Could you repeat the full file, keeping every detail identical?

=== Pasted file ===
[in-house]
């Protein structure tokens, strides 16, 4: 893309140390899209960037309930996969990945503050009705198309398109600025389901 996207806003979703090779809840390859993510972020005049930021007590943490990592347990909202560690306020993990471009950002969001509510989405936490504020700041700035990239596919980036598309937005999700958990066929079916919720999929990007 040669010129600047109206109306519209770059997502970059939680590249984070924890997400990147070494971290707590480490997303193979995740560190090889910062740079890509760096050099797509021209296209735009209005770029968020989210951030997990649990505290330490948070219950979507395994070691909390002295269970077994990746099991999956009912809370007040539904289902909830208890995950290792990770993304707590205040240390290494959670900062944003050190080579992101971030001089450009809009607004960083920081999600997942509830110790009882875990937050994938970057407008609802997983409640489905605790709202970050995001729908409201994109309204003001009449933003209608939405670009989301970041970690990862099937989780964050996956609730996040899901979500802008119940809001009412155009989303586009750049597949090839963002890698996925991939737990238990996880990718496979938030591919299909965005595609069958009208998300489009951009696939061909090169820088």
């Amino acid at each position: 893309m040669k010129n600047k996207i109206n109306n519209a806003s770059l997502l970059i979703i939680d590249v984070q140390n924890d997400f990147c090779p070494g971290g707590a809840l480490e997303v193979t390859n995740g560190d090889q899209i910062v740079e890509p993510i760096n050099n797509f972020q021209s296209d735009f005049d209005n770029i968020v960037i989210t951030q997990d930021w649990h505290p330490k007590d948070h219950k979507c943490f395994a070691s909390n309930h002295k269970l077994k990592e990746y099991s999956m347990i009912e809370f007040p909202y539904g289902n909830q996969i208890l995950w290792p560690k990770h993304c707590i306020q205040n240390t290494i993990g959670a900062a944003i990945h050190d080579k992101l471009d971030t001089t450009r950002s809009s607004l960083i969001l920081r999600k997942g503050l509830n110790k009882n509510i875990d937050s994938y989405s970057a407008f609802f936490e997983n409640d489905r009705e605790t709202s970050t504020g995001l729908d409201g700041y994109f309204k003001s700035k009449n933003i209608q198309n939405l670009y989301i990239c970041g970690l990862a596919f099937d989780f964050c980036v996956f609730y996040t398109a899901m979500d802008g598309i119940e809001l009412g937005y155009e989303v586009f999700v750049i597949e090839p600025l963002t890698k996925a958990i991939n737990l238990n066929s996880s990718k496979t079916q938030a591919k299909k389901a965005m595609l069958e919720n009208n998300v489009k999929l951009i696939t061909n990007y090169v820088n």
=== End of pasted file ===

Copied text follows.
[in-house]
């Protein structure tokens, strides 16, 4: 893309140390899209960037309930996969990945503050009705198309398109600025389901 996207806003979703090779809840390859993510972020005049930021007590943490990592347990909202560690306020993990471009950002969001509510989405936490504020700041700035990239596919980036598309937005999700958990066929079916919720999929990007 040669010129600047109206109306519209770059997502970059939680590249984070924890997400990147070494971290707590480490997303193979995740560190090889910062740079890509760096050099797509021209296209735009209005770029968020989210951030997990649990505290330490948070219950979507395994070691909390002295269970077994990746099991999956009912809370007040539904289902909830208890995950290792990770993304707590205040240390290494959670900062944003050190080579992101971030001089450009809009607004960083920081999600997942509830110790009882875990937050994938970057407008609802997983409640489905605790709202970050995001729908409201994109309204003001009449933003209608939405670009989301970041970690990862099937989780964050996956609730996040899901979500802008119940809001009412155009989303586009750049597949090839963002890698996925991939737990238990996880990718496979938030591919299909965005595609069958009208998300489009951009696939061909090169820088």
């Amino acid at each position: 893309m040669k010129n600047k996207i109206n109306n519209a806003s770059l997502l970059i979703i939680d590249v984070q140390n924890d997400f990147c090779p070494g971290g707590a809840l480490e997303v193979t390859n995740g560190d090889q899209i910062v740079e890509p993510i760096n050099n797509f972020q021209s296209d735009f005049d209005n770029i968020v960037i989210t951030q997990d930021w649990h505290p330490k007590d948070h219950k979507c943490f395994a070691s909390n309930h002295k269970l077994k990592e990746y099991s999956m347990i009912e809370f007040p909202y539904g289902n909830q996969i208890l995950w290792p560690k990770h993304c707590i306020q205040n240390t290494i993990g959670a900062a944003i990945h050190d080579k992101l471009d971030t001089t450009r950002s809009s607004l960083i969001l920081r999600k997942g503050l509830n110790k009882n509510i875990d937050s994938y989405s970057a407008f609802f936490e997983n409640d489905r009705e605790t709202s970050t504020g995001l729908d409201g700041y994109f309204k003001s700035k009449n933003i209608q198309n939405l670009y989301i990239c970041g970690l990862a596919f099937d989780f964050c980036v996956f609730y996040t398109a899901m979500d802008g598309i119940e809001l009412g937005y155009e989303v586009f999700v750049i597949e090839p600025l963002t890698k996925a958990i991939n737990l238990n066929s996880s990718k496979t079916q938030a591919k299909k389901a965005m595609l069958e919720n009208n998300v489009k999929l951009i696939t061909n990007y090169v820088n």